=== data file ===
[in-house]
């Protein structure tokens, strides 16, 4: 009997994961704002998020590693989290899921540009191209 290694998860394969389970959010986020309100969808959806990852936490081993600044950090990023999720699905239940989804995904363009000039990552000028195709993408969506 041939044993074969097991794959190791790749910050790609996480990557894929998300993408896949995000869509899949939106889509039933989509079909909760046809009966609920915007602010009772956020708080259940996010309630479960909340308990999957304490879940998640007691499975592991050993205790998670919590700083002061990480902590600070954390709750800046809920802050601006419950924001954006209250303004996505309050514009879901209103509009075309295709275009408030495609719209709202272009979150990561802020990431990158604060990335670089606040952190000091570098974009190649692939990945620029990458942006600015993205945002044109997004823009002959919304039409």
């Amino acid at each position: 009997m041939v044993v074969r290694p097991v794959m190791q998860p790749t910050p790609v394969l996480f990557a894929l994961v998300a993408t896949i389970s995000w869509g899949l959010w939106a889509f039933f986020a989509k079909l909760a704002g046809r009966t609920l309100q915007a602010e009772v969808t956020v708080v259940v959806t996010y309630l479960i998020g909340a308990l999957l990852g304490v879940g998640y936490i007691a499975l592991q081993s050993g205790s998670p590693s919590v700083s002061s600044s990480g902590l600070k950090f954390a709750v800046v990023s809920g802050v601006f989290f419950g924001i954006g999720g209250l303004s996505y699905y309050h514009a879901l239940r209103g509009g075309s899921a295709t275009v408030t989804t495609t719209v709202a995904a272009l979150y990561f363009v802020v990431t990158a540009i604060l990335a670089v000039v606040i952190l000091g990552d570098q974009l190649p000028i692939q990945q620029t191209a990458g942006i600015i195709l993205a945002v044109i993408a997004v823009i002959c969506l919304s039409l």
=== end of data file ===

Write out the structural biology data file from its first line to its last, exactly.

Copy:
[in-house]
């Protein structure tokens, strides 16, 4: 009997994961704002998020590693989290899921540009191209 290694998860394969389970959010986020309100969808959806990852936490081993600044950090990023999720699905239940989804995904363009000039990552000028195709993408969506 041939044993074969097991794959190791790749910050790609996480990557894929998300993408896949995000869509899949939106889509039933989509079909909760046809009966609920915007602010009772956020708080259940996010309630479960909340308990999957304490879940998640007691499975592991050993205790998670919590700083002061990480902590600070954390709750800046809920802050601006419950924001954006209250303004996505309050514009879901209103509009075309295709275009408030495609719209709202272009979150990561802020990431990158604060990335670089606040952190000091570098974009190649692939990945620029990458942006600015993205945002044109997004823009002959919304039409």
């Amino acid at each position: 009997m041939v044993v074969r290694p097991v794959m190791q998860p790749t910050p790609v394969l996480f990557a894929l994961v998300a993408t896949i389970s995000w869509g899949l959010w939106a889509f039933f986020a989509k079909l909760a704002g046809r009966t609920l309100q915007a602010e009772v969808t956020v708080v259940v959806t996010y309630l479960i998020g909340a308990l999957l990852g304490v879940g998640y936490i007691a499975l592991q081993s050993g205790s998670p590693s919590v700083s002061s600044s990480g902590l600070k950090f954390a709750v800046v990023s809920g802050v601006f989290f419950g924001i954006g999720g209250l303004s996505y699905y309050h514009a879901l239940r209103g509009g075309s899921a295709t275009v408030t989804t495609t719209v709202a995904a272009l979150y990561f363009v802020v990431t990158a540009i604060l990335a670089v000039v606040i952190l000091g990552d570098q974009l190649p000028i692939q990945q620029t191209a990458g942006i600015i195709l993205a945002v044109i993408a997004v823009i002959c969506l919304s039409l």